Monday, April 18, 2016


I had seen men in the diamond district of Manhattan and on the subway with side locks, wearing long-sleeved white shirts, black pants, long black coats, and black hats.  In winter this clothing seemed warming; in summer I felt it would be unbearably hot.  This is the style of clothing of the Hasidic and there is significance to it.

There are several Hasidic communities in BrooklynBorough Park and Williamsburg are quite large.  The community nearest me was Crown Heights.  I wanted to learn the significance of the side
locks, and so one Sunday I took the Lubavitcher Tour - a walking tour of the Crown Heights Hasidic Community.
A group of use – four tourists and me – met the tour guide on Kingston Road, not far from the temple on Eastern Parkway.  When I reached out to shake the hand of the tour guide, he ignored it without a word of explanation.  I learned later on in the tour, that there is a prohibition about the different genders touching and strong segregation of men and women.  Perhaps he expected me to know this already.

First, the tour guide taught us about the different communities in Brooklyn, the importance of the rabbi and how he is chosen.  He explained one distinction between Hasidic Jews and other types of Judaism is that Hasidic men are not to shave the five corners of the head which includes the beard.  There are differing opinions on what the five points are (learned online), but one is very clear – the sideburns are not to be shaved.  They become ringlet side locks.  

We walked around the neighborhood a bit before we went inside the temple to the women’s section – upstairs and separate from the males.  There were windows in the room that overlooked the main temple.  The windows were covered except for a small opening at the bottom.  The tour guide explained that the women could “look down into the temple and pick out their husbands.” 

Marriages are arranged with strong guidance from the families for picking the right mate for life.  After a woman is married, she must cover her hair even at home.  In this community, women did not have to shave their heads, as I recall.  Although I have read that in other Jewish communities, the married women shave their heads and cover them with wigs.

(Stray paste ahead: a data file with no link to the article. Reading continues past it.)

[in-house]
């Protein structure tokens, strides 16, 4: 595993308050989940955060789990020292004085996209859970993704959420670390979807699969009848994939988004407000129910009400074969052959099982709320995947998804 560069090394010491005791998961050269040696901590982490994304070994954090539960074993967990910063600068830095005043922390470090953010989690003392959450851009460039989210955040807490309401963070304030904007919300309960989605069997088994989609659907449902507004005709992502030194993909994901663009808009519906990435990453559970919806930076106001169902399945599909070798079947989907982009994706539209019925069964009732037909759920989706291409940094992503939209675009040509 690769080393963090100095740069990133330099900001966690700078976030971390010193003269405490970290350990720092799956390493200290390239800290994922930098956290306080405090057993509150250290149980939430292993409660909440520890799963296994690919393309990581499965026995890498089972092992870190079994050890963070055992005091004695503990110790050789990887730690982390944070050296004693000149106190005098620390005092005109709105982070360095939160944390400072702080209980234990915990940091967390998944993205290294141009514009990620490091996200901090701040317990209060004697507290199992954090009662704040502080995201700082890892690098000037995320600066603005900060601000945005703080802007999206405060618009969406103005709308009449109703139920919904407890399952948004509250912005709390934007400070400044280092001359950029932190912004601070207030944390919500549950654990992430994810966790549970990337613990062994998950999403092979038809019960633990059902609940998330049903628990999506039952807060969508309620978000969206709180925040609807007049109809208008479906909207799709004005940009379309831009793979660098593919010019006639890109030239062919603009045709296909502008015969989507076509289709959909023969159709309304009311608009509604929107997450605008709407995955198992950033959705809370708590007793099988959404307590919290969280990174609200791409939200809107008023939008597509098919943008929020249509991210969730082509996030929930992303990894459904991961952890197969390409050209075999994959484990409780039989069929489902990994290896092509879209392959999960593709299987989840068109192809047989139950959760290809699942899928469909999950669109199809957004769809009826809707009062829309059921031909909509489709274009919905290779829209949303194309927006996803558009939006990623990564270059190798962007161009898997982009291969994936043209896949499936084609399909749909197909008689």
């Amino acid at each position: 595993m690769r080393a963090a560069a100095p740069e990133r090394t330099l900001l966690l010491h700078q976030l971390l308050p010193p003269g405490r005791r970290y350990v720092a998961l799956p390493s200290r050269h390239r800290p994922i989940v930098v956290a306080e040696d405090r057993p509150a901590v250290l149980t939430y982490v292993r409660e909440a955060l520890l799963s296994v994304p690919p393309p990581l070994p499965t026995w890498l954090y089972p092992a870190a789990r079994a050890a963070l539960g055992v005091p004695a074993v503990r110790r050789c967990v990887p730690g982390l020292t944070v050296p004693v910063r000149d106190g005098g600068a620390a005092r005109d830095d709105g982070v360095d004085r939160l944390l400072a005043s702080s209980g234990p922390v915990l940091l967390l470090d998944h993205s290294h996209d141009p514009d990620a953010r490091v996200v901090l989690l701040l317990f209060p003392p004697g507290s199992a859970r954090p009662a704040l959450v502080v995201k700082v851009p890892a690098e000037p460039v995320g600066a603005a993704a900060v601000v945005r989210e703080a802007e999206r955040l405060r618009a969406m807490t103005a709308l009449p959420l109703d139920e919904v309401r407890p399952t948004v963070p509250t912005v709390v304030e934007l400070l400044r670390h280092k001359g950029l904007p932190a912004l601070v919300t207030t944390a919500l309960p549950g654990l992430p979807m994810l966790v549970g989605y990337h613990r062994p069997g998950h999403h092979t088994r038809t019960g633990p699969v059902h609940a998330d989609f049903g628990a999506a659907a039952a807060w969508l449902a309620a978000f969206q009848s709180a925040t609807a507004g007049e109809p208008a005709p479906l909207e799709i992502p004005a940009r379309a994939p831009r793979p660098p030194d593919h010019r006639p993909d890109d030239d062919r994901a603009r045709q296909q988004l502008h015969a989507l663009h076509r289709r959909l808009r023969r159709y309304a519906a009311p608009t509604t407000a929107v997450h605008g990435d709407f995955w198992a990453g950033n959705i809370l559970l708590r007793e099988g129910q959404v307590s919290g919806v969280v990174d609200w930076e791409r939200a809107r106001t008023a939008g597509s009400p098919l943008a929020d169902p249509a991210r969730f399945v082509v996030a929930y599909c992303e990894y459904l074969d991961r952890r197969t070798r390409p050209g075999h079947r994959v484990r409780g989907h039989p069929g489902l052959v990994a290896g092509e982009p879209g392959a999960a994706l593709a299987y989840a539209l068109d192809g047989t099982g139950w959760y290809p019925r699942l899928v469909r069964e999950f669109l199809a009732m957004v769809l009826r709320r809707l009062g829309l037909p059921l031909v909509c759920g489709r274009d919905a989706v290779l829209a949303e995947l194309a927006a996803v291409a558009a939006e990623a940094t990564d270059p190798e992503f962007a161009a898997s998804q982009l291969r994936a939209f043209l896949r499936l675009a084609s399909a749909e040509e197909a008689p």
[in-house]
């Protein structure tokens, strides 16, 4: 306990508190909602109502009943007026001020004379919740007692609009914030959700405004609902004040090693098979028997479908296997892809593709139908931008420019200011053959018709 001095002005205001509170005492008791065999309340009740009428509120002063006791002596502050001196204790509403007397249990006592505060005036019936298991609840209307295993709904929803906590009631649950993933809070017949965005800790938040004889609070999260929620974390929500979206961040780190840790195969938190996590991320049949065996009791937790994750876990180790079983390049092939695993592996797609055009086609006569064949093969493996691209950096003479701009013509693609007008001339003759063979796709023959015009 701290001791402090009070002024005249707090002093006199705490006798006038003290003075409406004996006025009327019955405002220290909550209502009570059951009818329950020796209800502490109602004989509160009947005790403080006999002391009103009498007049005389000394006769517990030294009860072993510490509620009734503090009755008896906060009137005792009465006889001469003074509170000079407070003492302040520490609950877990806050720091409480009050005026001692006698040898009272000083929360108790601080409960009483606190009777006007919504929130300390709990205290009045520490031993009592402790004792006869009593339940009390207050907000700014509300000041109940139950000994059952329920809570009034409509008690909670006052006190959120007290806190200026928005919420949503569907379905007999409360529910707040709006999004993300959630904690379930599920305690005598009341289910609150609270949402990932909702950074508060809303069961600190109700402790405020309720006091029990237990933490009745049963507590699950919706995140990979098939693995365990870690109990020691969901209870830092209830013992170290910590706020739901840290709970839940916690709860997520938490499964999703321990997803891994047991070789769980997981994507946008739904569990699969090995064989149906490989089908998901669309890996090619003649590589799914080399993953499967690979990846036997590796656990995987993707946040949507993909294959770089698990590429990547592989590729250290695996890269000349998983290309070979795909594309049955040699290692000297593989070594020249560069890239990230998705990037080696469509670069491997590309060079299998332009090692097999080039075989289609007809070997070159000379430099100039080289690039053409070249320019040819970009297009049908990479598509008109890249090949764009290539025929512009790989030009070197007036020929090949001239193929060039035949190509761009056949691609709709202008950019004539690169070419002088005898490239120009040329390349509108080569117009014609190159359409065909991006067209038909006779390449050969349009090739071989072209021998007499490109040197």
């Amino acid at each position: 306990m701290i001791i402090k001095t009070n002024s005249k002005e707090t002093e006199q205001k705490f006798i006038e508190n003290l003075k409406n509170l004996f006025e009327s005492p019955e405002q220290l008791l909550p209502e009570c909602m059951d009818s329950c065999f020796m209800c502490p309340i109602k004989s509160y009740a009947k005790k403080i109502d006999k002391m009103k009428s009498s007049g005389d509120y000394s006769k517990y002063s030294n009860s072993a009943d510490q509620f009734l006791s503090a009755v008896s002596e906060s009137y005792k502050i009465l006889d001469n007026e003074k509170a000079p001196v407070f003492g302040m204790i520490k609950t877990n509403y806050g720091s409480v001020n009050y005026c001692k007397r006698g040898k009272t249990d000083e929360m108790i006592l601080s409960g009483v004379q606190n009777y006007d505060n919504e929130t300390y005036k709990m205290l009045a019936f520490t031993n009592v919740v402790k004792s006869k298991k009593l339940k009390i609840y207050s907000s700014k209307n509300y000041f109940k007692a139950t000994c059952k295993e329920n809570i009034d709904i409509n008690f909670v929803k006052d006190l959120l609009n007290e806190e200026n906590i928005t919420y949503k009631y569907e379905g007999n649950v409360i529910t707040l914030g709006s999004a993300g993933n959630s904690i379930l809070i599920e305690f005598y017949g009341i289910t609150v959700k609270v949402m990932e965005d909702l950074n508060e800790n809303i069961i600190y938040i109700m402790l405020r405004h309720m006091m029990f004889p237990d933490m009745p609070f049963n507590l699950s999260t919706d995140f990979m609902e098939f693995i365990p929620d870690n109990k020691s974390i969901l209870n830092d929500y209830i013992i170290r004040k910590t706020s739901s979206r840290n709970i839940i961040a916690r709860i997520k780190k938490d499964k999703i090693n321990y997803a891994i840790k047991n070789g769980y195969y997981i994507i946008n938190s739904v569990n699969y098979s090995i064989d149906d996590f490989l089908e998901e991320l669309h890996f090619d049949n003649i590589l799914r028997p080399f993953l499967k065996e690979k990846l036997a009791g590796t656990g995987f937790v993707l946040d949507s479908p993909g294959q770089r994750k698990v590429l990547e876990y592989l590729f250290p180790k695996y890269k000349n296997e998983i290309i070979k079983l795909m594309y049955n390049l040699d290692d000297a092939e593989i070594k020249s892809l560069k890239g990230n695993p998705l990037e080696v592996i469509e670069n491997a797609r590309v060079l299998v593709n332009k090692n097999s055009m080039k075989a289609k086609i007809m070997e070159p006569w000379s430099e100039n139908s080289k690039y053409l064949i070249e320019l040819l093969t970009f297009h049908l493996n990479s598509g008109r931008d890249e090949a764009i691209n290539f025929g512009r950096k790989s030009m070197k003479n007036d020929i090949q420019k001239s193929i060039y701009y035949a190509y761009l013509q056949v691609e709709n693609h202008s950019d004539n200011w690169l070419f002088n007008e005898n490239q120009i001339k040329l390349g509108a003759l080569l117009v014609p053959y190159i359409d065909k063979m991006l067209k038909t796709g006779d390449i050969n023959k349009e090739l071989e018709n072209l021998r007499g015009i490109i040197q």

The tour guide also explained the teffilin – black leather boxes attached to leather straps that get wrapped about a man’s head so that the box is on his forehead or wrapped about his arm.  The boxes hold parchment scrolls with verses from the Torah (to me, the first five books of the Old Testament) and are worn during prayer.

After visiting the temple, we went to a place where men make mezuzahs.  A mezuzah is a small piece of parchment with a verse from the Torah printed or written on it.  Usually the parchment is inside a decorative case that is about 3 or 4 inches long and about ½ inch wide.  The cases are made of different metals and woods, and the ones these men were working with, were elaborately engraved.  The mezuzahs are attached to door frames, outside and inside the home, in a very particular way – usually tipped.

There is so much I’m leaving out because the tour was at least two hours, but eventually we headed back to the starting point and parted.

Shortly after that tour, I met a group of five Hasidic children in Prospect Park on afternoon.  There is a holiday that the children celebrate by offering blessings and these children were running around doing that.  Their guardian was a young man in his late twenties. 

One angelic little boy ran up to me joyously and gave me a blessing.  The man hurried over and asked me, “Are you Jewish?”  And I said, “No.”  The little boy was only supposed to dispense his blessings to those declaring themselves Jewish, but it had already happened and the little boy was so happy.  The man could see that I was happy too, and he said, “That’s all right.”

And I kept that blessing. 

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